Keep us close

I think it’s okay that some stuff doesn’t matter to you even when it seems to matter a lot to other people.

—-

I was driving in the car, the second and third buttons of my coat open because of my growing belling, and  probability would say that Mariah Carey’s “All I want for Christmas is you” was playing on 93.9.  I noticed the cadence of my heart begin to increase in correspondence with the grip of my hands on the wheel.  I felt it driving down Silver Lake Road– the pressure of feeling as if I ought to be doing more.  The more- as is typical– was simply a swirl of ideas– make more gingerbread houses, read more to my kids, coordinate more of my outfits, wash my sheets more.  Pray more.  Be alone more.  Be with people more. Give more.

I felt this pressure and I asked God the question,  How am I supposed to know which of these things ought to really matter?  Because the tricky part is, sometimes the seemingly trivial things should matter and sometimes the serious things shouldn’t.  Sometimes washing my sheets might do more the create a kingdom-like peace in my house than any sort of advent devotion.  So how I am supposed to tell, I asked God, What should matter and what shouldn’t?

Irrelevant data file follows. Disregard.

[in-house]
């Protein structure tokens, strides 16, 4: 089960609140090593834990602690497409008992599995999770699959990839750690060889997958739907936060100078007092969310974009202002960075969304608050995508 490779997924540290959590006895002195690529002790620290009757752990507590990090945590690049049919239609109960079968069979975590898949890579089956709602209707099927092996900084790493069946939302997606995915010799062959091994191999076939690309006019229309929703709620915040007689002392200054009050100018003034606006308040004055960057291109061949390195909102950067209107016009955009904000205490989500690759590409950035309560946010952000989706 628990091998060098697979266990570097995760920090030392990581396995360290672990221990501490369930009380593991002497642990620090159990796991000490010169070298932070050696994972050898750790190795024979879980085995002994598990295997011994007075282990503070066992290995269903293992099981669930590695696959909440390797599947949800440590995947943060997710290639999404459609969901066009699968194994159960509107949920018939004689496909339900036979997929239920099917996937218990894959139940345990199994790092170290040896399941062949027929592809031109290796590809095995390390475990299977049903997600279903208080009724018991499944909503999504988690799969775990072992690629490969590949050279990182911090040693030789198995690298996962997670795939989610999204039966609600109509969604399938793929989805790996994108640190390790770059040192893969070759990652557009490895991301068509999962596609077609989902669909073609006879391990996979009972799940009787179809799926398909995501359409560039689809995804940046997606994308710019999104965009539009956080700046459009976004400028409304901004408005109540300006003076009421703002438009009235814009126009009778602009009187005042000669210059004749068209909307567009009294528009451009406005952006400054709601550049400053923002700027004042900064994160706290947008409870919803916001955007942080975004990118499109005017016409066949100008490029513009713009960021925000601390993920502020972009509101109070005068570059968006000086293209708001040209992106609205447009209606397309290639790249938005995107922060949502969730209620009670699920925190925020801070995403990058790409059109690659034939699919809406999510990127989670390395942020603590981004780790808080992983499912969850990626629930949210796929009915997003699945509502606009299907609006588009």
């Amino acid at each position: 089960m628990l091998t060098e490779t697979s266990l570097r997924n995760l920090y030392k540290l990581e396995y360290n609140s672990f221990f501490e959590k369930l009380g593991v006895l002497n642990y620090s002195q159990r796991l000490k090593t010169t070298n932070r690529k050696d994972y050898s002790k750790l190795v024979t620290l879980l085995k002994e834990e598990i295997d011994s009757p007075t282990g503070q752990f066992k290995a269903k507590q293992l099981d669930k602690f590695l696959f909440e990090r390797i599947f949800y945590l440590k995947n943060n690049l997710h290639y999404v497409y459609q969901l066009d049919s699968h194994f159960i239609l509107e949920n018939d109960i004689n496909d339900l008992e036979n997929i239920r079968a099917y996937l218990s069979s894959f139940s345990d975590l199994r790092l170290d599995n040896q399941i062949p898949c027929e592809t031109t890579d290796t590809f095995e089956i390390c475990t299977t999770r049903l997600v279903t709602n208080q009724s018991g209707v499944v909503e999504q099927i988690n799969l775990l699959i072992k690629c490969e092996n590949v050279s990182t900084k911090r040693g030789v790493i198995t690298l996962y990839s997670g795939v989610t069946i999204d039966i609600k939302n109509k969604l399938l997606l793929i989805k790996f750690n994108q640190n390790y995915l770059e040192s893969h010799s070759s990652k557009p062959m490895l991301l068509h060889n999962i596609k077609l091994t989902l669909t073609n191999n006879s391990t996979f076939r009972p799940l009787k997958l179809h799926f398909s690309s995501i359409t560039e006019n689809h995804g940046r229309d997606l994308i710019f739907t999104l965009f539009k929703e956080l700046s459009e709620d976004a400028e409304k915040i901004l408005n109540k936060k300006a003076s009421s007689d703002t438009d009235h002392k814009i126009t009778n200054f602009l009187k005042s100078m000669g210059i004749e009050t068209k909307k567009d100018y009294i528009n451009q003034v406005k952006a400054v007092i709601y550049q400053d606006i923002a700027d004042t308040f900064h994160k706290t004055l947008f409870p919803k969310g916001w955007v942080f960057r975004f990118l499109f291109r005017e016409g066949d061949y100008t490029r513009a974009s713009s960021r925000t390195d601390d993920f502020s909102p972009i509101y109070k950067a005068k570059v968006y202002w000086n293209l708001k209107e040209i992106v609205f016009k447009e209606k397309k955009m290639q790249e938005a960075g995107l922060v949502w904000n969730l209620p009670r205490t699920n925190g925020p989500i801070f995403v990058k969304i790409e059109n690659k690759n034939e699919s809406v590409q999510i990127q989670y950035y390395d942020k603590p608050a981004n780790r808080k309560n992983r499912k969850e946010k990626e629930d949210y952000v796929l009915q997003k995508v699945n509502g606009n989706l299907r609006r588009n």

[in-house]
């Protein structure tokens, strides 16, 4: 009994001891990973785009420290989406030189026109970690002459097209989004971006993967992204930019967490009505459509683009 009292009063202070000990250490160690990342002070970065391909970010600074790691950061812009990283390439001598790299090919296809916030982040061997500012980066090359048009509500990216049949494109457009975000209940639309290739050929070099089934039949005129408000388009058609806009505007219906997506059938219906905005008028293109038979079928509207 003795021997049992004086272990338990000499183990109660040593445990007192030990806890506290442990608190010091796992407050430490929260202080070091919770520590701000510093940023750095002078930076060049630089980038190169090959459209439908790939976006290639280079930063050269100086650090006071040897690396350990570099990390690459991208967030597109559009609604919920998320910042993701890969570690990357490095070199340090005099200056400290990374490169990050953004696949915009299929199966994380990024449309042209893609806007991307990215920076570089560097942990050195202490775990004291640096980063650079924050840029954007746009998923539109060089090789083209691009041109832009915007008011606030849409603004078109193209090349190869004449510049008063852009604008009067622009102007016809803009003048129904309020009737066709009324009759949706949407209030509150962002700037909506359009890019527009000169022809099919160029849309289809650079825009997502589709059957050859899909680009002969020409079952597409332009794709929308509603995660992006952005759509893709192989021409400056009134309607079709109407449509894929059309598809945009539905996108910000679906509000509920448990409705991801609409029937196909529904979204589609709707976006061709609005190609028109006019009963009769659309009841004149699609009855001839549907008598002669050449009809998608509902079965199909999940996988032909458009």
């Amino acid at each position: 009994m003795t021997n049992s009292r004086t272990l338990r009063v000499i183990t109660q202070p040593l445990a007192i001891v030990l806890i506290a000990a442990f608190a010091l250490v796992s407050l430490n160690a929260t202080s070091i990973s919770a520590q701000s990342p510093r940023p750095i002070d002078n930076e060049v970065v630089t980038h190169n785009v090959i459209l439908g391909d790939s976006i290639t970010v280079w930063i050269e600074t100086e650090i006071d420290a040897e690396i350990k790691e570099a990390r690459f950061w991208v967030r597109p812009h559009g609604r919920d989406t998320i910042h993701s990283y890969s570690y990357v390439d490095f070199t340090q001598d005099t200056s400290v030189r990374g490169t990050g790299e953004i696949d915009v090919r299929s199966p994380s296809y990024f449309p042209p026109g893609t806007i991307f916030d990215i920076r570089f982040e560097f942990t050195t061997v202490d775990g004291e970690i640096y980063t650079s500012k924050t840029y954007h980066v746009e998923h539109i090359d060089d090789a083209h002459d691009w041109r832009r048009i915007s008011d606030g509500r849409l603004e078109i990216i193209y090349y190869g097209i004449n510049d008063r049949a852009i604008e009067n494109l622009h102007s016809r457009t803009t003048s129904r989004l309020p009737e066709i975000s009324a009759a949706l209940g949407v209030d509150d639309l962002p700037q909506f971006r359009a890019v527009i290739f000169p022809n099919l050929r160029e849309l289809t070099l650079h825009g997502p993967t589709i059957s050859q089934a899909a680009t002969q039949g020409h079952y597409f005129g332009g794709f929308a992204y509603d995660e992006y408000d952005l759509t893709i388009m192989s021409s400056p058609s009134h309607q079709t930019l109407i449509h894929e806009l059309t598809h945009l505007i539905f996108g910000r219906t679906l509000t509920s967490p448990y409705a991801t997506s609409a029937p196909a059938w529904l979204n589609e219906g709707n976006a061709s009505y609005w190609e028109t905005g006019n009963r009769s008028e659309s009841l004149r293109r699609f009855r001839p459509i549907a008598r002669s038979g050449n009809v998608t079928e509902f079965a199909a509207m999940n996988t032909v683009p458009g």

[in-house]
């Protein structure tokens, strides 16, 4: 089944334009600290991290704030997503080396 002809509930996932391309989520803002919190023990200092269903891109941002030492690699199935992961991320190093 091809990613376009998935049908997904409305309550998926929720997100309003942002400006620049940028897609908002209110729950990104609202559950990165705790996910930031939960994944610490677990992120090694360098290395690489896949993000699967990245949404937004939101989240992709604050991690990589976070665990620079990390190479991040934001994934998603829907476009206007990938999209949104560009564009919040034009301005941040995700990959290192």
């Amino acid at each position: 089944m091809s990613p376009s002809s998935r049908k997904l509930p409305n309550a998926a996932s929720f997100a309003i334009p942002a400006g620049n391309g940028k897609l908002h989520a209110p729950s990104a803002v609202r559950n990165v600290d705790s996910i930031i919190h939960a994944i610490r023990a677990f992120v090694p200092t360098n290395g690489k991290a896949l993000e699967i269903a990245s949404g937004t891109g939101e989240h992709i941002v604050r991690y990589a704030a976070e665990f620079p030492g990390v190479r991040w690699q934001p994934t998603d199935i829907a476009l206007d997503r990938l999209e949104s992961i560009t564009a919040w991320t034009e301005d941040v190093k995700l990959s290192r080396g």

And grace had me whisper, “Keep close to the kingdom.”  And I felt the prayer’s truth, and I found myself whispering it over and over again, “Keep me close, keep me close.”  And I felt the pressure in my chest begin to release. The answer I received was not an analytical answer, was not so much communicable through words as it was through experience.  But it felt something like this: “First, know you are loved.  Then pay attention to the unique energy that is created from your decisions– does the result of each action fill you up?  Sit well in your unique heart? If it does, it is good.”

The answer is paradoxically simple and complex.  Because the very same decisions that might bring a kingdom-like energy for me might not bring them for you.

This time of the year, living in suburbia, having access to every blog imaginable via the internet, and scrolling through social media too much can make me forget that it’s okay that some things don’t matter to me.  Because when I meet someone to whom something matters a great deal– a particular social cause, the involvement of their kid in every sport imaginable…  having their kids wear clean, matching socks– these interactions create the pressure I was feeling in the car the other day.  But they don’t have to.   When we are close to the kingdom, it is okay to let some of these things go, at least for a little while.

Because maybe being okay with what doesn’t matter frees us to discover what does.

 

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2 Responses to Keep us close

  1. Barbara Crewse says:

    Oh Liz I loved this it really spoke to me. Barbara Crewse

    Like

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